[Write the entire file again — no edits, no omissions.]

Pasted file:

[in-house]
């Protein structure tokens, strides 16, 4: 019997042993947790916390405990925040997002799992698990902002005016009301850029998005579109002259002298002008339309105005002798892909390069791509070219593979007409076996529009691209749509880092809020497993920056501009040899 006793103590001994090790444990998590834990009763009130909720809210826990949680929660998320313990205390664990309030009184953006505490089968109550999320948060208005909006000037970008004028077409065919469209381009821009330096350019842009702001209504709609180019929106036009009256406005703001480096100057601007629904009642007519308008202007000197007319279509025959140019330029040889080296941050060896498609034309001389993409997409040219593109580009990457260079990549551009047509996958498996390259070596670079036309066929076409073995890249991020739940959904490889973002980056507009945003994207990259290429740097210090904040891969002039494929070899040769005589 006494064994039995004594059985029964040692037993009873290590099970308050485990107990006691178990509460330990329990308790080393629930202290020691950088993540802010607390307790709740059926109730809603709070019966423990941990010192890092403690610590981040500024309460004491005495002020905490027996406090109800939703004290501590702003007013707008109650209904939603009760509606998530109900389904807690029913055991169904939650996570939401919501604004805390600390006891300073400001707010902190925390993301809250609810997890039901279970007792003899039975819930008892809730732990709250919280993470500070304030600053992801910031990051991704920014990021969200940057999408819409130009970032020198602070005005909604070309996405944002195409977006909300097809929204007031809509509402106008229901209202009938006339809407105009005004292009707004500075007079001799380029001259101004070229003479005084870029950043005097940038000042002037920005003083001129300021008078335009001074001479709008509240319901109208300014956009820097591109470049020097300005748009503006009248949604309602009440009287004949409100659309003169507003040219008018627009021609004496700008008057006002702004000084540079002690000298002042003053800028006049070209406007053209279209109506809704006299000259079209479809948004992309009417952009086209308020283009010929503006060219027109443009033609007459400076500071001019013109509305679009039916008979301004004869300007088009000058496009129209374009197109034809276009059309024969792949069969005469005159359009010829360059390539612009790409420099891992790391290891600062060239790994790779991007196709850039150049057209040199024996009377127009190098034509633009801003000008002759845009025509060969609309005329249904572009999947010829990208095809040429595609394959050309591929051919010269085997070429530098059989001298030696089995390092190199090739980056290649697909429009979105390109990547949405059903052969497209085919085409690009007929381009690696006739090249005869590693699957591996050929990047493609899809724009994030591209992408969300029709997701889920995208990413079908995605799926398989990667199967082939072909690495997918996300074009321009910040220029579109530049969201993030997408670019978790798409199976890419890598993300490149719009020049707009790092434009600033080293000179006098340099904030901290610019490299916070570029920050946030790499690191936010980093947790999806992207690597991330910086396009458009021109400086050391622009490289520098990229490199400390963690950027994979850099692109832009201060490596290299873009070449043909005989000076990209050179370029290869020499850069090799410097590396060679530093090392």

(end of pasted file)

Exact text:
[in-house]
């Protein structure tokens, strides 16, 4: 019997042993947790916390405990925040997002799992698990902002005016009301850029998005579109002259002298002008339309105005002798892909390069791509070219593979007409076996529009691209749509880092809020497993920056501009040899 006793103590001994090790444990998590834990009763009130909720809210826990949680929660998320313990205390664990309030009184953006505490089968109550999320948060208005909006000037970008004028077409065919469209381009821009330096350019842009702001209504709609180019929106036009009256406005703001480096100057601007629904009642007519308008202007000197007319279509025959140019330029040889080296941050060896498609034309001389993409997409040219593109580009990457260079990549551009047509996958498996390259070596670079036309066929076409073995890249991020739940959904490889973002980056507009945003994207990259290429740097210090904040891969002039494929070899040769005589 006494064994039995004594059985029964040692037993009873290590099970308050485990107990006691178990509460330990329990308790080393629930202290020691950088993540802010607390307790709740059926109730809603709070019966423990941990010192890092403690610590981040500024309460004491005495002020905490027996406090109800939703004290501590702003007013707008109650209904939603009760509606998530109900389904807690029913055991169904939650996570939401919501604004805390600390006891300073400001707010902190925390993301809250609810997890039901279970007792003899039975819930008892809730732990709250919280993470500070304030600053992801910031990051991704920014990021969200940057999408819409130009970032020198602070005005909604070309996405944002195409977006909300097809929204007031809509509402106008229901209202009938006339809407105009005004292009707004500075007079001799380029001259101004070229003479005084870029950043005097940038000042002037920005003083001129300021008078335009001074001479709008509240319901109208300014956009820097591109470049020097300005748009503006009248949604309602009440009287004949409100659309003169507003040219008018627009021609004496700008008057006002702004000084540079002690000298002042003053800028006049070209406007053209279209109506809704006299000259079209479809948004992309009417952009086209308020283009010929503006060219027109443009033609007459400076500071001019013109509305679009039916008979301004004869300007088009000058496009129209374009197109034809276009059309024969792949069969005469005159359009010829360059390539612009790409420099891992790391290891600062060239790994790779991007196709850039150049057209040199024996009377127009190098034509633009801003000008002759845009025509060969609309005329249904572009999947010829990208095809040429595609394959050309591929051919010269085997070429530098059989001298030696089995390092190199090739980056290649697909429009979105390109990547949405059903052969497209085919085409690009007929381009690696006739090249005869590693699957591996050929990047493609899809724009994030591209992408969300029709997701889920995208990413079908995605799926398989990667199967082939072909690495997918996300074009321009910040220029579109530049969201993030997408670019978790798409199976890419890598993300490149719009020049707009790092434009600033080293000179006098340099904030901290610019490299916070570029920050946030790499690191936010980093947790999806992207690597991330910086396009458009021109400086050391622009490289520098990229490199400390963690950027994979850099692109832009201060490596290299873009070449043909005989000076990209050179370029290869020499850069090799410097590396060679530093090392």